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Saint Margaret of Cortona: Lay Franciscan Penitent

By Dominic Monti, OFM
Published in Saints
May 21, 2022
3 min read
Saint Margaret of Cortona: Lay Franciscan Penitent

On May 16, the Franciscan family celebrates the life of a lay Franciscan penitent, St. Margaret of Cortona (1247–1297).

Escaping home

Margaret was born into a farming family in the small village of Laviano in the diocese of Chiusi, Italy. Her mother died when Margaret was seven and her father remarried; the relationship between Margaret and her stepmother was not good, so Margaret, a beautiful, high-spirited girl, ran off when she was 18, and went to work for a nobleman who lived near Montepulciano. They entered into a relationship and had a son.

St Margaret of Cortona full dossal 700pxls

A dossal of Margaret, painted the year after her death, similar to the dossal of Saint Clare in Assisi, with scenes from her life surrounding the central figure.

Forced with her child to leave her home

Nine years later, when she was 27, her partner’s faithful dog came home alone, went directly to Margaret’s room, and began whining. Margaret followed the dog into the woods and discovered her lover’s murdered body. With no legal standing, she and her child were forced to leave her home; she attempted to return to her family in Laviano, but they refused to take her in.

Working as midwife

Ultimately, Margaret sought refuge in the Tuscan hill town of Cortona where she engaged in penitential practices and worked as a midwife to support herself and her son. There, in 1277, despite malicious gossip because of her former life, she joined the Brothers and Sisters of Penance (“Third Order” Franciscans) associated with the church of the Friars Minor.

Forming group of women dedicated to care of sick, poor, and homeless

Margaret began dedicating herself to the care of the sick, poor, and homeless, eventually forming a group of women to join her in this task. Margaret was far from a “shrinking violet”; she had a forceful personality and did not hesitate to speak out as a moral conscience for her city, even chastising the local bishop.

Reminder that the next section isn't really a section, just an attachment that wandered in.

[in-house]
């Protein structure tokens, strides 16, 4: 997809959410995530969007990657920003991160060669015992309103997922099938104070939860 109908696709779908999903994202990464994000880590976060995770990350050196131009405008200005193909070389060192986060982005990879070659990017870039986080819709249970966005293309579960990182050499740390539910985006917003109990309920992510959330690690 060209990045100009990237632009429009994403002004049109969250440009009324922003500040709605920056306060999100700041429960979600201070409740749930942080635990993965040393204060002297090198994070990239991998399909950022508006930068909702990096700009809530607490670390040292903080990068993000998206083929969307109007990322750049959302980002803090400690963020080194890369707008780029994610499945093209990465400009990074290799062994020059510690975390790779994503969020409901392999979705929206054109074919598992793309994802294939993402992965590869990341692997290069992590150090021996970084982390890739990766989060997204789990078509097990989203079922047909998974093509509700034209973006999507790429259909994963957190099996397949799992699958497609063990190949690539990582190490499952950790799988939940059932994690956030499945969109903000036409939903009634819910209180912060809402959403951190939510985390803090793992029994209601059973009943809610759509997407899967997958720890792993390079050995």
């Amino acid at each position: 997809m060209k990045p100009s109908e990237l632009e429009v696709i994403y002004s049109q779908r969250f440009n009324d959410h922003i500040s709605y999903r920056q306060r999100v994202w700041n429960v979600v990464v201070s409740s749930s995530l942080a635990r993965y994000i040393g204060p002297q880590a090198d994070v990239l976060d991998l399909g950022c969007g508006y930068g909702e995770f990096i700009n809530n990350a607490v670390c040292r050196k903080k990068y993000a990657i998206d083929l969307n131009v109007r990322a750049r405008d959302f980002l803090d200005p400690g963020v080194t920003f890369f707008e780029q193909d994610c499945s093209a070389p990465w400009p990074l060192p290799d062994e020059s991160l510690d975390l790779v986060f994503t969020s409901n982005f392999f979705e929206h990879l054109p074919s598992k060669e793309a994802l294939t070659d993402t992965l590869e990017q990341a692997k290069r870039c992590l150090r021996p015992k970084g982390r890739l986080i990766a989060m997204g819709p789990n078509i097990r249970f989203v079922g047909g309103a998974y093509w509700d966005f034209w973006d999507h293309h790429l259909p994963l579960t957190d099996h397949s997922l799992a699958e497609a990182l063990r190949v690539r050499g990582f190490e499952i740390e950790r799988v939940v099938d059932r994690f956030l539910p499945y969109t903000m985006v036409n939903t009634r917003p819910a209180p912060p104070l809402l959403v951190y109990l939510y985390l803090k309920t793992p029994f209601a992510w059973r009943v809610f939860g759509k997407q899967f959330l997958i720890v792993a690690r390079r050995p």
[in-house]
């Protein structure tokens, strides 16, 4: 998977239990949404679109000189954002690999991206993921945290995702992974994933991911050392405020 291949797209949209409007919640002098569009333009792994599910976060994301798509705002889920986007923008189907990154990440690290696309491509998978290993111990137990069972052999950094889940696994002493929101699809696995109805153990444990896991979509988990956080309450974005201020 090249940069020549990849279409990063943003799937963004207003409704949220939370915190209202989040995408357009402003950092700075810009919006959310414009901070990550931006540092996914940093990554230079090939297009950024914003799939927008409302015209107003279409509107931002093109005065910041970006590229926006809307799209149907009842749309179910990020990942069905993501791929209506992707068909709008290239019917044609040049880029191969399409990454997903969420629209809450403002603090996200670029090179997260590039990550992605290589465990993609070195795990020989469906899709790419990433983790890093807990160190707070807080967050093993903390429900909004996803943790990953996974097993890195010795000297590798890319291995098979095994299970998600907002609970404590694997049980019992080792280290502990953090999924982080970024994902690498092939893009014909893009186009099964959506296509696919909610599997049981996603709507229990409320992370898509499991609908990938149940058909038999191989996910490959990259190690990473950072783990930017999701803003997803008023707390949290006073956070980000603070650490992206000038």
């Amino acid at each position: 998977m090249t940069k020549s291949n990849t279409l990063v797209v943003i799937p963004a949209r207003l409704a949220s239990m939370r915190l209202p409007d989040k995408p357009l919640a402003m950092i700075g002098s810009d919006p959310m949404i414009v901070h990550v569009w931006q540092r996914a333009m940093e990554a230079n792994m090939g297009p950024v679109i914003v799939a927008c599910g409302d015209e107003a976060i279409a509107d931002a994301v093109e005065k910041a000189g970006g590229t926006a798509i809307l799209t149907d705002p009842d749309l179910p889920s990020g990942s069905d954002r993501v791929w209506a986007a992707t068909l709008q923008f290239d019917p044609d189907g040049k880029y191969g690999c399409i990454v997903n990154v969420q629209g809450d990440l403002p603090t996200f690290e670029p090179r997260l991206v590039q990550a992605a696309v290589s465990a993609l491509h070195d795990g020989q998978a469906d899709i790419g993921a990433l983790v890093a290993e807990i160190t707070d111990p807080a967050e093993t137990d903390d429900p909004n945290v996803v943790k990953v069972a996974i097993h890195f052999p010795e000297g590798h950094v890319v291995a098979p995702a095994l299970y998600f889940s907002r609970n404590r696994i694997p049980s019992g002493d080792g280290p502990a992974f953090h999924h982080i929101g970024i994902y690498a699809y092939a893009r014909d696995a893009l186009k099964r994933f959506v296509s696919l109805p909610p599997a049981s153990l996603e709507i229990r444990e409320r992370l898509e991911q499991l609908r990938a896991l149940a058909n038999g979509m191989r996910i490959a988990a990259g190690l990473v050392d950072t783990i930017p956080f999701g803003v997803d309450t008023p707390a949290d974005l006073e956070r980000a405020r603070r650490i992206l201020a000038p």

The third light given to the Order

According to a vision she related to her friar confessor, Christ had told her, “You, Margaret, are the third light given to the Order of my blessed Francis. The first light (Francis) is in the order of Friars Minor; the second is the blessed Clare in the order of Sisters. The third, in the order of penitents, is you.”

St Margaret of Cortona ecstasy before the crucifix 700pxls

Margaret in ecstasy before the crucifix, Giovanni Battista Piazzetta, 1737, National Gallery of Art, Washington

Serving as spiritual mentor

Toward the end of her life, Margaret retired to a small chapel on the hill above Cortona, where she devoted herself to prayer, serving as a spiritual mentor to many people until her death, February 22, 1297. Margaret was venerated by the people of Cortona as a saint from the time of her death, although she was not officially canonized until 1728. She is venerated as the patroness of single mothers, people falsely accused, and homeless people. Her day is observed as a feast by Secular Franciscans and the Third Order Regular and as a memorial among the Friars Minor and the Poor Clares.

St Margaret of Cortona basilica Cortona 700pxls

The basilica of St. Margherita in Cortona, built on the site of the hermitage/chapel of St. Basil, where she spent her final years.

Learn more

There is an excellent brief account of Saint Margaret’s fascinating life in Dr. Darleen Pryds’ study, Women of the Streets: Early Franciscan Women and their Mendicant Vocation, which provides an introduction to several early Franciscan penitent women.

St Margaret of Cortona remains 700pxls

Saint Margaret's remains are enshrined in the basilica named after her in Cortona.


Main image: Detail from a dossal of Saint Margaret, painted the year following her death (1297)

Dominic Monti, OFM

Dominic Monti, OFM

Professor of Franciscan Research in the Franciscan Institute of St. Bonaventure University

Dominic V. Monti, OFM, is a Franciscan Friar of Holy Name Province (USA) and currently professor of Franciscan Research in the Franciscan Institute of St. Bonaventure University. He devoted the greater part of his ministry to teaching the History of Christianity, in particular the history of the Franciscan movement. He has contributed two volumes to the Works of St. Bonaventure series and is author of Francis & His Brothers, a popular history of the Friars Minor. 


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